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The Good Father
Rick Reilly
September 07, 1998
Like his dad before him, Mark McGwire long suffered in silence. Not until he allowed his emotions to show and his tears to flow did he become what he really wanted to be...
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September 07, 1998

The Good Father

Like his dad before him, Mark McGwire long suffered in silence. Not until he allowed his emotions to show and his tears to flow did he become what he really wanted to be...

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McGwire is claustrophobic, too. That explains why he hates being surrounded by the media. It's not so much the questions, it's the surrounded by. His press conference at the start of each road series attracts as many as 125 media types. As they close in, he looks like a man about to be interrogated by Turkish officials. If the crowd pins him against a wall, he fidgets. He rocks back and forth. He makes nervous faces, clicks his tongue continuously, scratches his nose, rubs his back against the wall, perhaps hoping to trigger a secret panel. But as the TV guys run out of questions and leave and the radio guys get their sound bites and go, he gradually calms down until, at the end, when there are only two or three writers around, he's merely miserable.

That also explains why in June he lashed out at the "circus" that batting practice had become. He said he felt as if he were in a "cage," which, of course, he literally was. For a claustrophobe, all those reporters, cameras, club officials, teammates, teammates' kids and opponents gathered around to watch him seed clouds must have made the batting cage feel like a cardboard box with holes cut in it for viewing. Claustrophobia also explains why, when he has to get an MRI (he has had eight for his back alone), which requires the patient to lie perfectly still in a coffinlike tube, he slides out screaming sometimes and has to start over. No wonder he hits baseballs such pupil-popping distances. The farther away, the better.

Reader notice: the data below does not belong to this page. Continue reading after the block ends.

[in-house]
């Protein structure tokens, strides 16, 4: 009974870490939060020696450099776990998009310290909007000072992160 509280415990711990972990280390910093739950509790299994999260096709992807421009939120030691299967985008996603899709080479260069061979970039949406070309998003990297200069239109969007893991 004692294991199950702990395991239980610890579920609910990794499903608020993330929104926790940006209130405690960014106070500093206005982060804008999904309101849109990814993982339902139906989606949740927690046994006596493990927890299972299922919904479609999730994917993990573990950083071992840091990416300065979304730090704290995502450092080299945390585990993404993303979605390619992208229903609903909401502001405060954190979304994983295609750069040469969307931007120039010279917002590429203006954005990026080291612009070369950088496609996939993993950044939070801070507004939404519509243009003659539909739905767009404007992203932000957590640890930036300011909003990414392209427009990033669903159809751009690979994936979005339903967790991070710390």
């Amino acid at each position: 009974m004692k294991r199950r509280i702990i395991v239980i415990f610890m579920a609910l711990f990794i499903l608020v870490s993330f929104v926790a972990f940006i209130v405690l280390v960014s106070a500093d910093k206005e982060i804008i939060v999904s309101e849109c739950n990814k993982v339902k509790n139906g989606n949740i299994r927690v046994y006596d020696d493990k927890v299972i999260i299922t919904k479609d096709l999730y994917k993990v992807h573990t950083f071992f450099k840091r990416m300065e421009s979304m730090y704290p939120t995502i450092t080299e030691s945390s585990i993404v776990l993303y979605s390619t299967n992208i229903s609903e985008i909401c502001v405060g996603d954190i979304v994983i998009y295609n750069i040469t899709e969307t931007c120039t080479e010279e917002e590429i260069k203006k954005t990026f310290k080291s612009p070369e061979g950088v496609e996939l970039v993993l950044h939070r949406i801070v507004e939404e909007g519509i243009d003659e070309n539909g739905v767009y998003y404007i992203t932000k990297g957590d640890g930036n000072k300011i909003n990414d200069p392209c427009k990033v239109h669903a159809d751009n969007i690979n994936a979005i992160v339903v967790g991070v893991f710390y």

He's not a whole lot of fun to fly with, either. His chronic sinus problems mean that if he has so much as a sniffle when the plane starts to climb, he gets dizzy, sweats through his shirt, moans, grasps desperately at the armrests and/or doubles over in his seat. Also, he doesn't hand in his headphones in an orderly manner.

And his feet! Lord, they're the two ugliest this side of Sasquatch. "Duck feet," he calls them. They are unusually narrow at the arches and then, suddenly, splay out, like hideous Japanese fans, into bouquets of rosy rumpled toes. He's also considering suing his arches for nonsupport, since they led to heel and foot injuries in the mid-1990s.